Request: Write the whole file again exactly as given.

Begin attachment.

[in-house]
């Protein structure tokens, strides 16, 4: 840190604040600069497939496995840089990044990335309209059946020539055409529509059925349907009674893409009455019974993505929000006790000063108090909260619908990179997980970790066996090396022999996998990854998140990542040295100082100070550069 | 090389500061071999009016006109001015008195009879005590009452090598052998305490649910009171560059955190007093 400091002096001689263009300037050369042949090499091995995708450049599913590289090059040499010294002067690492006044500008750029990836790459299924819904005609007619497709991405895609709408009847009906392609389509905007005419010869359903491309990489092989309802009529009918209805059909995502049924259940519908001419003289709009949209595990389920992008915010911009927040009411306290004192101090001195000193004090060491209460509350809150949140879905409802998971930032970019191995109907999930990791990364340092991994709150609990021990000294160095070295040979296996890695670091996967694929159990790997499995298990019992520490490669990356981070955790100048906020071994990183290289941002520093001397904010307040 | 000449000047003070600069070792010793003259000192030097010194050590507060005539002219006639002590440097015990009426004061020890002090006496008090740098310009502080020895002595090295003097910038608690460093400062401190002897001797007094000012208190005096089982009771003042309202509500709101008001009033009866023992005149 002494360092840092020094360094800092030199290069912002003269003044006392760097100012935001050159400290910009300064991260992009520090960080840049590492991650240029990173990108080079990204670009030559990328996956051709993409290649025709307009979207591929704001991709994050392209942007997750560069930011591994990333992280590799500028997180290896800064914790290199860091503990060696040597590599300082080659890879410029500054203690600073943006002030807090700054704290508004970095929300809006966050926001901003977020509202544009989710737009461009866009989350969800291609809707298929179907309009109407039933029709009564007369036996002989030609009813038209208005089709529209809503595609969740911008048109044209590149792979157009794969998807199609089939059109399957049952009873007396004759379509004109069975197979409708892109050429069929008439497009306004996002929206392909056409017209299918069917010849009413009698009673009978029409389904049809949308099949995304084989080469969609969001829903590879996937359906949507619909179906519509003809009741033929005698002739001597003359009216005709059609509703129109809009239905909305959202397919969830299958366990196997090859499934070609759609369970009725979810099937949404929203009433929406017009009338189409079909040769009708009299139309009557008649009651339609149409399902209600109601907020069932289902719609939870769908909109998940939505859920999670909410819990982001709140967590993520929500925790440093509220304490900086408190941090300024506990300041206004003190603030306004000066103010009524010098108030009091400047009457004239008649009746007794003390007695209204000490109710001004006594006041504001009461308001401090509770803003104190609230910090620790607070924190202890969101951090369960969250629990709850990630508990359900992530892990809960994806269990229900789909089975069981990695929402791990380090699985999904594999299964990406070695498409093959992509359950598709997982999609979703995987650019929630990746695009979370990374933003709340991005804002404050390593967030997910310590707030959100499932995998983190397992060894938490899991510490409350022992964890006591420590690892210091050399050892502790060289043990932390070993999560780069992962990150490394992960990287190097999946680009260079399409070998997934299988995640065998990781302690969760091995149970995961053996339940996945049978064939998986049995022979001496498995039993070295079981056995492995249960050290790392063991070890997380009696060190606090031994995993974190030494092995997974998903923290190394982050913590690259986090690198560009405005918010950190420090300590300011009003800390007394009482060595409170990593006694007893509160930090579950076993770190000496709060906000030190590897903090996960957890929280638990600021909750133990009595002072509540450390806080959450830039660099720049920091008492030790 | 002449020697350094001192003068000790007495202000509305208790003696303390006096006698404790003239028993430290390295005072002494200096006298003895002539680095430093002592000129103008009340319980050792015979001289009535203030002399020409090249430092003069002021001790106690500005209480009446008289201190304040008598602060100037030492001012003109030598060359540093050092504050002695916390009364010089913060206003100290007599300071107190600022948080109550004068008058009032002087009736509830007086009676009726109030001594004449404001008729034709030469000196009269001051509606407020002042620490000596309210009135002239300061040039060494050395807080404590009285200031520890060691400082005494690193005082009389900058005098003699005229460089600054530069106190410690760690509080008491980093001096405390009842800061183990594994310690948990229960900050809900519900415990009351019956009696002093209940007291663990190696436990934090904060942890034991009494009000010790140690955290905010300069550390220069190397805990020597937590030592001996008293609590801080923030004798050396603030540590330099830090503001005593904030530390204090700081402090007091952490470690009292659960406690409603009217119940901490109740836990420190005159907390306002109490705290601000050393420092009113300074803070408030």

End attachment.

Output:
[in-house]
């Protein structure tokens, strides 16, 4: 840190604040600069497939496995840089990044990335309209059946020539055409529509059925349907009674893409009455019974993505929000006790000063108090909260619908990179997980970790066996090396022999996998990854998140990542040295100082100070550069 | 090389500061071999009016006109001015008195009879005590009452090598052998305490649910009171560059955190007093 400091002096001689263009300037050369042949090499091995995708450049599913590289090059040499010294002067690492006044500008750029990836790459299924819904005609007619497709991405895609709408009847009906392609389509905007005419010869359903491309990489092989309802009529009918209805059909995502049924259940519908001419003289709009949209595990389920992008915010911009927040009411306290004192101090001195000193004090060491209460509350809150949140879905409802998971930032970019191995109907999930990791990364340092991994709150609990021990000294160095070295040979296996890695670091996967694929159990790997499995298990019992520490490669990356981070955790100048906020071994990183290289941002520093001397904010307040 | 000449000047003070600069070792010793003259000192030097010194050590507060005539002219006639002590440097015990009426004061020890002090006496008090740098310009502080020895002595090295003097910038608690460093400062401190002897001797007094000012208190005096089982009771003042309202509500709101008001009033009866023992005149 002494360092840092020094360094800092030199290069912002003269003044006392760097100012935001050159400290910009300064991260992009520090960080840049590492991650240029990173990108080079990204670009030559990328996956051709993409290649025709307009979207591929704001991709994050392209942007997750560069930011591994990333992280590799500028997180290896800064914790290199860091503990060696040597590599300082080659890879410029500054203690600073943006002030807090700054704290508004970095929300809006966050926001901003977020509202544009989710737009461009866009989350969800291609809707298929179907309009109407039933029709009564007369036996002989030609009813038209208005089709529209809503595609969740911008048109044209590149792979157009794969998807199609089939059109399957049952009873007396004759379509004109069975197979409708892109050429069929008439497009306004996002929206392909056409017209299918069917010849009413009698009673009978029409389904049809949308099949995304084989080469969609969001829903590879996937359906949507619909179906519509003809009741033929005698002739001597003359009216005709059609509703129109809009239905909305959202397919969830299958366990196997090859499934070609759609369970009725979810099937949404929203009433929406017009009338189409079909040769009708009299139309009557008649009651339609149409399902209600109601907020069932289902719609939870769908909109998940939505859920999670909410819990982001709140967590993520929500925790440093509220304490900086408190941090300024506990300041206004003190603030306004000066103010009524010098108030009091400047009457004239008649009746007794003390007695209204000490109710001004006594006041504001009461308001401090509770803003104190609230910090620790607070924190202890969101951090369960969250629990709850990630508990359900992530892990809960994806269990229900789909089975069981990695929402791990380090699985999904594999299964990406070695498409093959992509359950598709997982999609979703995987650019929630990746695009979370990374933003709340991005804002404050390593967030997910310590707030959100499932995998983190397992060894938490899991510490409350022992964890006591420590690892210091050399050892502790060289043990932390070993999560780069992962990150490394992960990287190097999946680009260079399409070998997934299988995640065998990781302690969760091995149970995961053996339940996945049978064939998986049995022979001496498995039993070295079981056995492995249960050290790392063991070890997380009696060190606090031994995993974190030494092995997974998903923290190394982050913590690259986090690198560009405005918010950190420090300590300011009003800390007394009482060595409170990593006694007893509160930090579950076993770190000496709060906000030190590897903090996960957890929280638990600021909750133990009595002072509540450390806080959450830039660099720049920091008492030790 | 002449020697350094001192003068000790007495202000509305208790003696303390006096006698404790003239028993430290390295005072002494200096006298003895002539680095430093002592000129103008009340319980050792015979001289009535203030002399020409090249430092003069002021001790106690500005209480009446008289201190304040008598602060100037030492001012003109030598060359540093050092504050002695916390009364010089913060206003100290007599300071107190600022948080109550004068008058009032002087009736509830007086009676009726109030001594004449404001008729034709030469000196009269001051509606407020002042620490000596309210009135002239300061040039060494050395807080404590009285200031520890060691400082005494690193005082009389900058005098003699005229460089600054530069106190410690760690509080008491980093001096405390009842800061183990594994310690948990229960900050809900519900415990009351019956009696002093209940007291663990190696436990934090904060942890034991009494009000010790140690955290905010300069550390220069190397805990020597937590030592001996008293609590801080923030004798050396603030540590330099830090503001005593904030530390204090700081402090007091952490470690009292659960406690409603009217119940901490109740836990420190005159907390306002109490705290601000050393420092009113300074803070408030």